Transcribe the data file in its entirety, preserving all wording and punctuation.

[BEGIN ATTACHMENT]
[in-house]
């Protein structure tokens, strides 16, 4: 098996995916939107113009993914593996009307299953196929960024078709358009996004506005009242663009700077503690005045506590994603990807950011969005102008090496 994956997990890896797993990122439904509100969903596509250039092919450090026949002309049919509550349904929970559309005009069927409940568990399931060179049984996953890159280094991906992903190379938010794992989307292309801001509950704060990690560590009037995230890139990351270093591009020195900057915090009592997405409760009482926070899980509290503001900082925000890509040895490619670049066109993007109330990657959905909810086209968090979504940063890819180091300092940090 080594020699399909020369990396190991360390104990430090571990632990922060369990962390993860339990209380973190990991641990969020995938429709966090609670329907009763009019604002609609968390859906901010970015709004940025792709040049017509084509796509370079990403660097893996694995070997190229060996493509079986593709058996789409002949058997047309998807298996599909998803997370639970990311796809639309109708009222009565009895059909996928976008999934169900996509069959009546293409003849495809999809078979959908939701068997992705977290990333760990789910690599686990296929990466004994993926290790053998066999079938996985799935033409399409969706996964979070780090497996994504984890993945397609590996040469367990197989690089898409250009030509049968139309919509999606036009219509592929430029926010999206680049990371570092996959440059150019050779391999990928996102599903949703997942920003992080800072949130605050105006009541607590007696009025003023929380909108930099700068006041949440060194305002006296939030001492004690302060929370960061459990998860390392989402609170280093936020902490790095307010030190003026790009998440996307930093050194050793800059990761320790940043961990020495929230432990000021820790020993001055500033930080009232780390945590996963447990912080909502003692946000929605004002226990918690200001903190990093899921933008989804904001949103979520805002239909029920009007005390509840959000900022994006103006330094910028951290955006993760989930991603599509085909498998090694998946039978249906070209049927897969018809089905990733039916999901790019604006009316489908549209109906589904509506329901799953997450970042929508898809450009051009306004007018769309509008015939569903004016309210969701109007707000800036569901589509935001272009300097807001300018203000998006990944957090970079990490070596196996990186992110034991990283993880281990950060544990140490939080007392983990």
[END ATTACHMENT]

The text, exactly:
[in-house]
């Protein structure tokens, strides 16, 4: 098996995916939107113009993914593996009307299953196929960024078709358009996004506005009242663009700077503690005045506590994603990807950011969005102008090496 994956997990890896797993990122439904509100969903596509250039092919450090026949002309049919509550349904929970559309005009069927409940568990399931060179049984996953890159280094991906992903190379938010794992989307292309801001509950704060990690560590009037995230890139990351270093591009020195900057915090009592997405409760009482926070899980509290503001900082925000890509040895490619670049066109993007109330990657959905909810086209968090979504940063890819180091300092940090 080594020699399909020369990396190991360390104990430090571990632990922060369990962390993860339990209380973190990991641990969020995938429709966090609670329907009763009019604002609609968390859906901010970015709004940025792709040049017509084509796509370079990403660097893996694995070997190229060996493509079986593709058996789409002949058997047309998807298996599909998803997370639970990311796809639309109708009222009565009895059909996928976008999934169900996509069959009546293409003849495809999809078979959908939701068997992705977290990333760990789910690599686990296929990466004994993926290790053998066999079938996985799935033409399409969706996964979070780090497996994504984890993945397609590996040469367990197989690089898409250009030509049968139309919509999606036009219509592929430029926010999206680049990371570092996959440059150019050779391999990928996102599903949703997942920003992080800072949130605050105006009541607590007696009025003023929380909108930099700068006041949440060194305002006296939030001492004690302060929370960061459990998860390392989402609170280093936020902490790095307010030190003026790009998440996307930093050194050793800059990761320790940043961990020495929230432990000021820790020993001055500033930080009232780390945590996963447990912080909502003692946000929605004002226990918690200001903190990093899921933008989804904001949103979520805002239909029920009007005390509840959000900022994006103006330094910028951290955006993760989930991603599509085909498998090694998946039978249906070209049927897969018809089905990733039916999901790019604006009316489908549209109906589904509506329901799953997450970042929508898809450009051009306004007018769309509008015939569903004016309210969701109007707000800036569901589509935001272009300097807001300018203000998006990944957090970079990490070596196996990186992110034991990283993880281990950060544990140490939080007392983990």